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PB Perpinyà: “We feel very close to Barça, and very far at the same time”

President of FC Barcelona, Joan Laporta, with supporters some years ago. / PB Perpinyà

REPORTS 27 Apr 2021 - Supporters' Clubs World Confederation

The penya, based in the French town in North Catalonia, is viewed as the social and sporting link between the two Catalonias

They are 197 km away from Camp Nou, but that doesn’t make them any less devoted than their peers in the city of Barcelona. There is something about the Penya Barcelonista Perpinyà that makes them very different to any other supporters’ club. Located in Perpignan, just across the French border, the supporters share the same cultural identity as their cousins to the south, as well as the same immeasurable love for everything Barça. “We feel very close to FC Barcelona but at the same time very far”, says its president, Thierry Teixidor. “Every time we go to the stadium it’s 400 km there and back, four hours of driving. And passion for football isn’t experienced the same way on the two sides of the Pyrenees.”

The ‘Penya’ exists in the peculiar duality of being located within French territory, yet also being part of North Catalonia, and indeed it belongs to the Federation of Penyes of l’Empordà and North Catalonia. Because Perpignan shares such historic ties to Catalan language and culture, the president feels the supporters’ club represents “a social and sporting bond between two Catalonias” and is very closely tied into the meaning behind “Més que un Club”: “It makes us feel a part of it, despite the distance. Such an identity is a strong attraction for Northern Catalans, because through the football club we build a sense of identity and unity”, says Thierry.

Rise in the eighties

The PB Perpinyà was founded in 1985 by two football lovers, Jaume Roure and André Auset, who regularly went to see games in Barcelona. They were also high up in the business and cultural worlds of Perpignan, and with a dozen or so friends they decided to form the first official penya in Northern Catalonia. “From the eighties, there were increasingly more people who wanted to go and watch Barça and see the fabulous Camp Nou stadium, and it was a natural progression to start organising a structure that was able to take large numbers of people to Barcelona”, says Thierry. They have especially fond memories of a trip to Turin in that era. Barça were playing Juventus, and they filled as many as eight coaches with supporters who went to support the team in person.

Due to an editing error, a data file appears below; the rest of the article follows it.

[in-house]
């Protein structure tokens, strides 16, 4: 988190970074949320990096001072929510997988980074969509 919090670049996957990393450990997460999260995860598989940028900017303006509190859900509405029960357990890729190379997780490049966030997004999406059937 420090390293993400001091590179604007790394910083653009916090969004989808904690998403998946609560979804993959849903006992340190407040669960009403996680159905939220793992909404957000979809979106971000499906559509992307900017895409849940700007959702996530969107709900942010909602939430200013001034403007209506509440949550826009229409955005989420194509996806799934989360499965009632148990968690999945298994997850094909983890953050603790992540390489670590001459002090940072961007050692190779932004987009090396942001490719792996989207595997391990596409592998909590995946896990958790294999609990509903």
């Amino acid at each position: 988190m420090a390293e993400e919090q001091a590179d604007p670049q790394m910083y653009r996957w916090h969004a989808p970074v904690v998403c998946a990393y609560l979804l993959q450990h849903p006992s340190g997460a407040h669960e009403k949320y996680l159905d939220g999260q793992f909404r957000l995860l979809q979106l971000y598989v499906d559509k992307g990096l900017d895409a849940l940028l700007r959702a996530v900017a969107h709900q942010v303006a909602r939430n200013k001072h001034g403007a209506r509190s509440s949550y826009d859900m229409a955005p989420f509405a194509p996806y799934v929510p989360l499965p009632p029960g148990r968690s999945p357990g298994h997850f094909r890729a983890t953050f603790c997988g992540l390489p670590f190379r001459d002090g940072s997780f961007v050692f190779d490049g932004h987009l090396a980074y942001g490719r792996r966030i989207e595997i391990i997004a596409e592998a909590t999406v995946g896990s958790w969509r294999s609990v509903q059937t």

With much effort and loyalty, the supporters’ club kept growing to its peak of 300 in the 2008/09 season. The numbers have dropped by half since, due to the internationalisation of the movement, as there are now new penyas in Banyuls, Rosselló, Cabestany, Prats de Molló, Prades and Colliure, the most recent. They are also very proud of holding the 1995 Penyes Meeting, only the second time the event was held outside of Spain, after Andorra. “It was a huge honour”, remembers Thierry Teixidor with pride.

Activity on hold

All of the penya’s activities are now on standby, but everyone is keen for things to get back to normal. The PB Perpinyà puts on events every year, such as the end-of-season dinner and Christmas gatherings to eat the Three Wise Men Day cakes. Its youth football teams regularly travel to play in Barcelona and the club works in close association with La Bressola School of Catalan, which is looking to recover the language and culture in France. The club also works closely with local charities for families and Alzheimer patients, and is continually coming up with new fundraising ideas.

The penya is always highly implicated in any other events that take place in the city, and has been described as “privileged interlocutor” with the municipality, local associations and even the Catalan Government’s building in Perpignan.

 

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